Tuesday, 14 August 2012

Heroines in Romance Novels

During the ‘Hero Blog Hop’ at the end of last month, someone asked me if there was going to be a ‘Heroine Blog Hop’. As I haven’t seen one advertised anywhere, I thought I’d take a look anyway at my heroines.

First of all, what’s my ideal romance novel heroine?

Gone are the days (thank heaven!) when heroines in romance novels were wimps, waiting for the alpha heroes to seduce (if not actually rape) and dominate them. Ugh, not my scene at all.

I want my heroines to be independent and intelligent women. They don’t:
(a) think they’re ‘incomplete’ without a man, but they do find joy in loving and being loved.
(b) want to dominate or be dominated, but consider themselves equal.
(c) think of themselves as someone’s ‘other half’ but want to bring to the relationship their whole self, and they want their man to do the same.

They want a relationship with mutual respect, caring, understanding and, of course, love. Of course, they’re not perfect – they may have their inner insecurities or they make mistakes, but they’re prepared to admit to these and do whatever they can to put things right.

In ‘His Leading Lady’, Jessica Harper is very much her own person. She understands her twin sister Lora in a way no-one else really does and her loyalty leads her to cover for Lora who’s gone missing on the eve of rehearsals for a new West End show (in which Lora has the lead role). Jess can hold her own with super-confident theatre director Kyle Drummond too, and overcomes her own lack of confidence about taking on a lead role in London’s West End. It’s her personality which eventually leads Kyle to show the tender, more compassionate side of his nature.

One reviewer wrote: Jess is by far my favorite character...strong willed, smart, and most of all REAL! You can really connect to her character.

In ‘Fragrance of Violets’, Abbey Seton is at a low point in her life. She’d had a successful acting career, but now she’s failed to get the role she’d set her heart on, so she’s suffering a confidence crisis. She’s also aware of her inability to ‘forgive and forget’ – first the father who abandoned his family when she was younger, and then her best friend Jack Tremayne who, in her mind, had ruined their friendship when they were in their teens. When Jack comes back into her life, she’s forced to explore her own issues of forgiveness and trust.

One reviewer wrote: Abbey's prejudice is cleverly explained and my heart went out to her. I felt her anger and disgust, her pain and disillusionment as she remembers how her father abandoned his family and let them down time and time again.

In ‘Changing the Future’, Lisa has made a new life for herself and her young son after Paul walks out of her life. When they meet again, she has to come to terms with her anger and resentment, and eventually with her realisation that Paul wasn’t the only one responsible for the break-up of their earlier relationship.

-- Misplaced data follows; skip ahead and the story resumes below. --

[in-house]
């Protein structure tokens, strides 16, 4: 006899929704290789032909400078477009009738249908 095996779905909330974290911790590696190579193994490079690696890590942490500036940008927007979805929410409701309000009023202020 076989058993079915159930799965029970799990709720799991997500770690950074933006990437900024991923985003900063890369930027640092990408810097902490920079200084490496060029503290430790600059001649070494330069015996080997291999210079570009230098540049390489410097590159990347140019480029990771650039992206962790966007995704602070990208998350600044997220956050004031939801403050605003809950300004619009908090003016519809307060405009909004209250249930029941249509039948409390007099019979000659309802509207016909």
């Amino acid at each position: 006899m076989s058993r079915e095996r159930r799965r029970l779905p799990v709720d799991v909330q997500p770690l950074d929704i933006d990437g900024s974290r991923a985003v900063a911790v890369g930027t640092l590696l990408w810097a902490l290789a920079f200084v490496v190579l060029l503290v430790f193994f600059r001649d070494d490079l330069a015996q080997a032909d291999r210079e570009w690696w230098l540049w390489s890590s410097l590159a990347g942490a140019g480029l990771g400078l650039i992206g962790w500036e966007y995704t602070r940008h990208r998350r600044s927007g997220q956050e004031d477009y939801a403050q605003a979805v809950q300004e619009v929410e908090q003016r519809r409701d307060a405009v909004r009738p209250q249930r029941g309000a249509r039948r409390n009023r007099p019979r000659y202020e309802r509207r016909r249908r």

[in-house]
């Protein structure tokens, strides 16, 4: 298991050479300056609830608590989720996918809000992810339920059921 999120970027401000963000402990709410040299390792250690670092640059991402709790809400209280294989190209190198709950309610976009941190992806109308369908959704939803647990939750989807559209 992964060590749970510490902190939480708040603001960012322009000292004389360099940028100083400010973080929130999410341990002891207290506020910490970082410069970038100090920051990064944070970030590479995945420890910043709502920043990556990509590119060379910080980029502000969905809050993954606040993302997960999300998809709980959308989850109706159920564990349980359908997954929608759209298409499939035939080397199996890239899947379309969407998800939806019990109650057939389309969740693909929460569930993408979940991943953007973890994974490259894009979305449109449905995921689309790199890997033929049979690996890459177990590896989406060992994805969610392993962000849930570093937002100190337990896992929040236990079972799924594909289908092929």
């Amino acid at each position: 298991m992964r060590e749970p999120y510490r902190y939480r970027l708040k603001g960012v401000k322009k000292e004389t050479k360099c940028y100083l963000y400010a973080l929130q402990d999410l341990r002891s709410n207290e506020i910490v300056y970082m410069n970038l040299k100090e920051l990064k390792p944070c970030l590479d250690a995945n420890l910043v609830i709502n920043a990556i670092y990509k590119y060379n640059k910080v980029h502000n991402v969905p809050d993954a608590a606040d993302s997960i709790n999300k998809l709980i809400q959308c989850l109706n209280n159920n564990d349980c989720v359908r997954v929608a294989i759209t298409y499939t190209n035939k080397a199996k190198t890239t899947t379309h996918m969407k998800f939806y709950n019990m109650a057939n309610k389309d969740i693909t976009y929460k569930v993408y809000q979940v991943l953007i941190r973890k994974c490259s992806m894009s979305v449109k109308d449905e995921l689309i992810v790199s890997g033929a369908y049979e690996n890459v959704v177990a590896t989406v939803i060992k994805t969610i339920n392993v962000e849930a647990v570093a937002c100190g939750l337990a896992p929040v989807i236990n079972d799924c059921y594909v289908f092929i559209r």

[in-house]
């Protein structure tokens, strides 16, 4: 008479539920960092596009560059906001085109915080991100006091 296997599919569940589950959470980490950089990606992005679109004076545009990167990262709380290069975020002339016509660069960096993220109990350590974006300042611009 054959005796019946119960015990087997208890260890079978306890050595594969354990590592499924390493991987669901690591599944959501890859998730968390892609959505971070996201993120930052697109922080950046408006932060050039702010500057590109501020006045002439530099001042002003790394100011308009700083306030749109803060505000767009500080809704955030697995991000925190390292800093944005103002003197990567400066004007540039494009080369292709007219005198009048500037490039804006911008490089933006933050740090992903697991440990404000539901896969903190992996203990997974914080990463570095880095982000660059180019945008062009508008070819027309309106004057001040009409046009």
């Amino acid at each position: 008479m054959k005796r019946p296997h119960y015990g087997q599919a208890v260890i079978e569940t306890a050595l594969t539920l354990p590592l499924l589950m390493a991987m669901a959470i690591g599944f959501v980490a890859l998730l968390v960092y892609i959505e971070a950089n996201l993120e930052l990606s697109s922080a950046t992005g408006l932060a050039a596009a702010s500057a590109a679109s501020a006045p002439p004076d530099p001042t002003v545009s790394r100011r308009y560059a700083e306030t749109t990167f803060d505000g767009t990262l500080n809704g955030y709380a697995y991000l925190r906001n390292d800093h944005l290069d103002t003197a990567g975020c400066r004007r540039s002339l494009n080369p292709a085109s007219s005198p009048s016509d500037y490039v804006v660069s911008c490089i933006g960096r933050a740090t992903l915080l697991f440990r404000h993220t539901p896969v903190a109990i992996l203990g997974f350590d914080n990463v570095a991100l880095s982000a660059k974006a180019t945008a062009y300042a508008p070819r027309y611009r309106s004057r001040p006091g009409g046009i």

In ‘Her Only Option’ (my next release in November), Neve Dalton loves her life as a River Nile cruise ship tour guide. She loves her independence too, and isn’t ready to settle down with her Egyptian boyfriend. She’s not ready, either, to have her life turned upside-down by the compelling archaeologist Ross McAllister. But she then has to make a heart-breaking decision in order to protect the man who has set her soul on fire.

All my heroines commit themselves, heart and soul, to the men they love – and at the same time, they learn more about themselves as they struggle to overcome the problems which threaten to keep them apart.


  1. Absolutely spot on. I hated those wimpy girls who simpered through novels.

  2. Thanks, Margaret - glad you agree!

  3. Hi Paula!

    Yup, I'd agree with all of those as well. I don't like the alpha anything, hero or heroine. I'm not fond of heroes who dominate, and I don't like heroines who do either. don't mind a heroine who's not quite strong in the beginning, if it's part of her growth. But not the kind wimpy where the hero's a jerk and she's just taking it. That kind of wimpy drives me batty, too.

    If that makes any sense. lol Really, I prefer heroines who feel like you could meet them on the street.

    Great topic!

  4. See, I knew we thought alike, Joanne! I hate the brash alphas too - they're unrealistic to me. But maybe we should collaborate on a novel entitled 'The Wimp and the Jerk' LOLOL!!
    Seriously, though, one of the best compliments I ever had about one of my novels was that the characters were real people living real lives. The kind you could meet on the street, as you say.

  5. aha! Yup, we think alike, cause that's exactly what I think of whenever I read alpha heroes like that--it's just not realistic. Those are the guys you're begging your friend to dump.

    'The Wimp and the Jerk'--LMAO!! I love it.

    Now that is definitely a compliment. congrats. :)

  6. Your Emma and Dillon were real people too, Joanne. That's why I enjoyed 'The Playboy's Baby' so much. Loved the moment when Dillon held Annie the first time! And yes, I will get around to writing a review on Amazon - just not had the time yet!

  7. I do like an equal partnership, Paula, in real life and fiction!

  8. So do I, Rosemary - which is why I am completely at a loss to understand the current 'craze' for dominants and submissives (as in 50 Shades). Do women REALLY want (or fantasise about) that kind of relationship?? It's a total turn-off for me!

  9. In a relationship, it doesn't really matter whether it's the man or the woman that puts in the effort, what matters most is appreciation and reciprocation. Stories that we read in romance novels may or may not happen in real life but one thing is for sure -- love binds the two of you together. Remember, you know your partner better than anyone ever will. :)